Collaborative analysis of multiple large orthogonal data sets presents many challenges. Here are some of the solutions created and used in the Pan-Cancer analysis initiative.
We want to be able to verify data integrity while tracking the provenance and versions of all data and results—as well as the software that has been run on them to generate derivative data sets. Different groups have different platforms, so compatibility, standards and documentation are essential to ensure integrity and to maximize data reuse. In addition, the complexity of the data poses challenges in visualization and how to explore them effectively to extract relevant knowledge.
Heat maps are a mainstay for visualizing clustered or ordered data matrices and identifying groups of related data points. Many tools produce heat maps, but most produce static images with fixed sort order and no option to select which data are displayed, providing no capability to explore the data interactively. Four tools that overcome these limitations are Gitools, interactive heat maps (PLoS One 6, e19541, 2011), Next-Generation Clustered Heat Maps NG-CHM and the UCSC Cancer Genomics Browser.
Gitools heat maps—whose columns and rows normally represent tumor samples and genes respectively—can represent multiple values in each cell, which makes them especially well suited for the representation of multidimensional cancer genomics data. Their interactive capabilities allow the user to filter, sort, move and hide rows and columns in the context of gene and tumor sample annotations and to launch several common exploratory analyses, such as correlations, clustering, enrichment and statistical comparisons between groups of samples. A built-in option allows users to sort the genes and samples within a heat map, following the pattern of the mutual exclusivity of alterations. TCGA Pan-Cancer data are ready to be browsed with Gitools interactive heat maps at http://www.gitools.org/datasets. The Gitools Pan-Cancer multidimensional matrix contains information for 4,678 samples and 22,046 genes, with 4 values per sample and gene, including expression, copy number and mutation data. In addition, numerous clinical and molecular annotations of samples and genes are available to be added in the visualization and used to filter, sort and analyze the data. The candidate cancer driver genes predicted using multiple methods, including MutSig, MuSiC, OncodriveFM, OncodriveCLUST and Activer driver, are also available (Sci. Rep. doi: 10.1038/srep02650). In addition, all the results reported by IntOGen-mutations are also available to be browsed (Nat. Methods doi:10.1038/nmeth.2642).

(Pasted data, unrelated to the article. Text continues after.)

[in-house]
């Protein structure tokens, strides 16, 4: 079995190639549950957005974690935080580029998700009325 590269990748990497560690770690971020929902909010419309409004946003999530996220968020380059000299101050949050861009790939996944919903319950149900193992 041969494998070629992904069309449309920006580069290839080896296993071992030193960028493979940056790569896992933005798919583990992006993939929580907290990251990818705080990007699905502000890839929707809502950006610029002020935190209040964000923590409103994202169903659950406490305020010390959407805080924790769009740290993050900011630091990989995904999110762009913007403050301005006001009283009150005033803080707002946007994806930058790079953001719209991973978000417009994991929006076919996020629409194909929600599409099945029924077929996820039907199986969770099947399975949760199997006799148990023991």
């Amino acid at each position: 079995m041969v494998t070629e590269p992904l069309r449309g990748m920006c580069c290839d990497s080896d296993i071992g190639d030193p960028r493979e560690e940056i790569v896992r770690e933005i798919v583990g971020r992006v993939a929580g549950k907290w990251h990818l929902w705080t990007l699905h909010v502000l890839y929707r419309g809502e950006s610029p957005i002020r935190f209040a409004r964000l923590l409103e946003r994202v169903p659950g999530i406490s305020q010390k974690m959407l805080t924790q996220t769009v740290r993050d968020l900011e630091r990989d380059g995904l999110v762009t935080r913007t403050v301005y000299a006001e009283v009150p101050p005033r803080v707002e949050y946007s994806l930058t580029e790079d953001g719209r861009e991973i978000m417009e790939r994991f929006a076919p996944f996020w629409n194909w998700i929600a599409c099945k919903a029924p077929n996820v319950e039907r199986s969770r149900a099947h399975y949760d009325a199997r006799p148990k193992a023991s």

Digging into TCGA data with interactive graphics
The 1990s saw the introduction of clustered heat maps for omic biology (Science 275, 343–349, 1997). They have since become the most popular way to visualize patterns in molecular profiling data, for example, from microarrays and sequencing technologies. They have been included in all of the TCGA papers published in Nature so far on the cancers of specific tissue origin. Of necessity, however, they have been included in the pages of the journal as static images. We have now developed 'next-generation' clustered heat maps, which use a Google Maps–like tiling technology for extreme zooming and navigation without loss of resolution. Next-generation clustered heat maps provide pathway and Gene Ontology (GO) information, chromosomal interactive ideograms, recoloring on the fly, high-resolution graphics output and linkouts to public information resources (for example, to the cBio Portal) on genes, proteins, pathways and drugs. Perhaps most importantly, all of the metadata elements needed to reproduce them months or years later are captured and automatically saved. The result is a visually rich, dynamic environment for the exploration of the masses of data produced by TCGA. The Compendium of TCGA Pan-Cancer NG-CHMs (Figs. 1, 2a,2b,2c,3,4,5,6) as of August 2013 displayed 676 maps as an initial set, but the numbers will soon rise into the thousands as more data types, tumor types and algorithms are incorporated.
An example: visualizing the pan-cancer phosphoproteome
Ordinating cancer information
Cancer can yield many types of alterations, and cancer genomics demands many forms of visualization to best assess them collectively.